A little boy’s prayer
May 9th, 1940
My older brother, sister, my three younger sisters and I lived with my parents in the parsonage of the Reformed Church in Rotterdam South, The Netherlands. My dad was the pastor of the church. I was almost five and did what most little boys of five do; played outside, rode my bike and learned about the world around me.
Life was good; but lately, even a little boy of five could tell when something wasn’t quite right. Mother and dad had been quite serious these past few days.. They spoke softly to each other. Dad’s prayers at meal time had a somber tone and there was little laughter in the house. All this was hard to under-stand when you are only five years old.
Dinner had been without the usual laughter. Dad was so serious, and mother seemed preoccupied. It was time to go to bed. Normally this was a time for fun, for teasing, for laughter, but tonight was different. We said our evening prayers. Mother’s eyes were filled with tears. She gave all of us extra hugs. It was so strange.
It was difficult to go to sleep. Suddenly the world around us exploded. The sky was filled with giant fingers of light. Searchlights, we later learned. Streams of little lights, Tracers bullets we learned, crossed the sky. Screaming loud airplane sounds mixed with the sounds of explosions, and all of it shook the house.
Mother and dad rushed in to our bedrooms to get us. Dad had preached about the “end of the world” recently. Was this it? We were told to quickly dress and come to the living room.
Frightened, we asked mother, “what should we do?”
Dad said, “Let’s first pray and ask God to keep us in his care”.
It didn’t seem to help. The lights, the explosions, the shaking of the house seemed to get worse.
Mother, to keep us occupied, gave each of us something to do. I had crawled under the dining room table to hide.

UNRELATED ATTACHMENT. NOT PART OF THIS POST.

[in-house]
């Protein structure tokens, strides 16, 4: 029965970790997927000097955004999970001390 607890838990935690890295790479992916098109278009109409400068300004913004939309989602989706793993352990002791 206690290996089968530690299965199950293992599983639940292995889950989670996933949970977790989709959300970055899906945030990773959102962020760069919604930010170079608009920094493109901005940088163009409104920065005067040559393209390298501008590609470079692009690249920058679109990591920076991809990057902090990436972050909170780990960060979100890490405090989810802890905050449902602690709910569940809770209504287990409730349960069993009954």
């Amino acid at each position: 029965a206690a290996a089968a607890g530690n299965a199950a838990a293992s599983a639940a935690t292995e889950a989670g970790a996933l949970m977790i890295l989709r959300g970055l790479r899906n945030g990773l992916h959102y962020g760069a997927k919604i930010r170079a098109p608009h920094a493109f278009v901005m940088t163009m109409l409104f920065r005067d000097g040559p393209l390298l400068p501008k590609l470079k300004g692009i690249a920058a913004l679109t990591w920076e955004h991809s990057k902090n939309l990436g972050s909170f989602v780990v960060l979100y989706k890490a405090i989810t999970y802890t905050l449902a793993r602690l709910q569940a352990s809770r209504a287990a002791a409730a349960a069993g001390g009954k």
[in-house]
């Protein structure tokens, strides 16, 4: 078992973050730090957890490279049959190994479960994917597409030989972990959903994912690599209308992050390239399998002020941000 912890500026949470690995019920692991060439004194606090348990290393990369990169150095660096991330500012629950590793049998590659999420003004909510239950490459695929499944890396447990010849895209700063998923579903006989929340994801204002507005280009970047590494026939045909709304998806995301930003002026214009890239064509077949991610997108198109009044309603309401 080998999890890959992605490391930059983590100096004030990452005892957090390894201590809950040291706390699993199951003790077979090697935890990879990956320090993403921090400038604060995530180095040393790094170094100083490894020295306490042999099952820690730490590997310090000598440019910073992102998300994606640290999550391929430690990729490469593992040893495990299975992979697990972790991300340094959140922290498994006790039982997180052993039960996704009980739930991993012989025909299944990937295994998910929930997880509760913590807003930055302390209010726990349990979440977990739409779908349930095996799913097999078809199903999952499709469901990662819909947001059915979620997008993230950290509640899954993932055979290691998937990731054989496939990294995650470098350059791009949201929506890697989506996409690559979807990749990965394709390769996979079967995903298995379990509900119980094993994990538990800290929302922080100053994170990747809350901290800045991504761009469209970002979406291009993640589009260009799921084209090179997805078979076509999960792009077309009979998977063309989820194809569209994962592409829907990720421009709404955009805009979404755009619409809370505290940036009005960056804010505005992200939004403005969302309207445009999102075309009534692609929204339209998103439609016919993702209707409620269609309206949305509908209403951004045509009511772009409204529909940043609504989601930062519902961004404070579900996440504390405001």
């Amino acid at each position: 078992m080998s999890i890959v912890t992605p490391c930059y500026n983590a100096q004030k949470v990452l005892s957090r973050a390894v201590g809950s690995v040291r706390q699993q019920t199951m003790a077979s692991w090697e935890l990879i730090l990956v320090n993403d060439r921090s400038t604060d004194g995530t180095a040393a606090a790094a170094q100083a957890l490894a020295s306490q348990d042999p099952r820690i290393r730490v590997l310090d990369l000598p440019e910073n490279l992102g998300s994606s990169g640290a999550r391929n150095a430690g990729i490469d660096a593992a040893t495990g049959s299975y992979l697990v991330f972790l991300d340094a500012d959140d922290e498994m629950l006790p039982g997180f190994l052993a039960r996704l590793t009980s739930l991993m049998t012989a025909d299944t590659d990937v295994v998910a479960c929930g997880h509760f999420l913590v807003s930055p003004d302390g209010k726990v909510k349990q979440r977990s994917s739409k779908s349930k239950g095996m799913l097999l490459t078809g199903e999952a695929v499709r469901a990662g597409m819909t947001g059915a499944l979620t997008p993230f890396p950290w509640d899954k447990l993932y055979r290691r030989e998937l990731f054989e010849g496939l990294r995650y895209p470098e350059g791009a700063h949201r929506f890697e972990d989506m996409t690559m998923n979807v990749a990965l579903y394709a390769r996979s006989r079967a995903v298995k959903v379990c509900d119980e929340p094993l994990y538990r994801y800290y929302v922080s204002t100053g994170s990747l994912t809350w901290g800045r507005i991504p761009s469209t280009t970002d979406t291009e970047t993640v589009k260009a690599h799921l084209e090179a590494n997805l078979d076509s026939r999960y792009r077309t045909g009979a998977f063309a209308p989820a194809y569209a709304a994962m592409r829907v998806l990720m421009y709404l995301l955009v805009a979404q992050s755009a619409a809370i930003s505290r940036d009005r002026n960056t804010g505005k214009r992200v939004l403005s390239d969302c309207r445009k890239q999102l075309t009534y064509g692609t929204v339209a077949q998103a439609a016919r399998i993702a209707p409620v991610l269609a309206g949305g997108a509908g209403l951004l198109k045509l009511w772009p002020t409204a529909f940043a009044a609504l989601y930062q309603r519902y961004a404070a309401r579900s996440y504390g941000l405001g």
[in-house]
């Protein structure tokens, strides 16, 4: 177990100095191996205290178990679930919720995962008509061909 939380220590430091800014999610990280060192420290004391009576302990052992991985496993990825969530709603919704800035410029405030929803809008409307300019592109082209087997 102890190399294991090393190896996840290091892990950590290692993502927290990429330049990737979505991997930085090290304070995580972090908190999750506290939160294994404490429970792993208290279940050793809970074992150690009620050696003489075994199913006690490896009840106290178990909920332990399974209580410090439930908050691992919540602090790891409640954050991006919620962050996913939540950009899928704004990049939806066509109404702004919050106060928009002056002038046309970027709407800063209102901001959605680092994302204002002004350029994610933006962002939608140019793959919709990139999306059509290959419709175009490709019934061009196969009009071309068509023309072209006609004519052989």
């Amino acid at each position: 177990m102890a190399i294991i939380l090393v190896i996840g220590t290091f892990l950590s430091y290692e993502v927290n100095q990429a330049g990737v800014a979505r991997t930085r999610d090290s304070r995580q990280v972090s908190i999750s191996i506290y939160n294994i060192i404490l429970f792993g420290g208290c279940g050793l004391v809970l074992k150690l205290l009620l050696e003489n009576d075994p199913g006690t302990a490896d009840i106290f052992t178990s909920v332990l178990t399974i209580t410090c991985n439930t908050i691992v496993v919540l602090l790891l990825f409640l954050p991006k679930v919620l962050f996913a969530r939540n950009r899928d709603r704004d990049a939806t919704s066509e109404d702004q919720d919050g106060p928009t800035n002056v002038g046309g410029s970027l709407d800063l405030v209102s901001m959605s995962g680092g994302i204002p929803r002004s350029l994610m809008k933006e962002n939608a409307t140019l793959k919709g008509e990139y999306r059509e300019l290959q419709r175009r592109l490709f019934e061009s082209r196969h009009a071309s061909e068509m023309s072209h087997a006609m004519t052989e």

I asked her “What do you want me to do? She said, “You pray.”
I said the only prayer that I could think of at the time.
“Lord, bless this food and drink, for Jesus sake, Amen.”
I almost apologized to God for saying a table grace prayer when we were not going to eat. It didn’t seem to be the right thing to do, but somehow I believed that God would understand.
Later, we learned that the Germans had invaded our country. The Dutch Army fought valiantly, but they were totally overwhelmed. In spite of their plans to conquer Holland and Belgium in the first 24 hours of the offensive, at the end of the fourth day the German Army had barely crossed the Dutch border.
A new tactic was needed.
On the night of May 10, the German Air Force bombed the center of our city. A mile from where we lived.
Over a thousand people lost their lives and the heart of our city was pulverized. The Germans let it be known that the next night they would bomb the next city, unless the Dutch Army capitulated.
It made no sense to go on. It was David against Goliath. Goliath had won, this time
The fighting ended and for the next five years we lived under German occupation rules. Our freedom was gone. We were totally restricted. Electricity was rationed to a few daylight hours.
No one was allowed to be on the street after 7 p.m. To disobey, unless you had the proper papers, resulted in being shot.
Any males of 17 years and older were arrested and shipped to Germany to work in forced labor camps. Later on, during the occupation, food shortages were the cause of thousands of deaths. Our very existence, 24 hours a day, was German-controlled.
All of this took place 80 years ago, but it seems like yesterday.
Many of you who read this h traveled with us to Europe on one or more of our Windmill Adventures Tours. On most of those trips we included Rotterdam.
I wanted you to see where I lived, the house in which I was born, and where I went to school. You saw a city totally rebuilt, thriving and beautiful. You also saw some of the memorials that remind the Dutch nation, and the people of the world, what happened there, so many years ago. They are memorials to death and to life.
There is a lesson in all of this. Presently, our world is again involved in a war, a global war. We are not fighting each other. We are fighting a deadly virus. A virus. An enemy of microscopic proportions. Military might is useless. We can only hope and pray that science will find a way to combat this enemy and that soon the time will come when “God shall wipe away all tears from our eyes, and there shall be no more death. Neither sorrow and crying. Neither shall there be any more pain.”
Pray for that day.
EDITOR’S NOTE: Gerrit Lamain is a former Copper Country resident who served as a music professor at Suomi College. He was also the organist for the Michigan Tech hockey team before moving on to the Minnesota North Stars.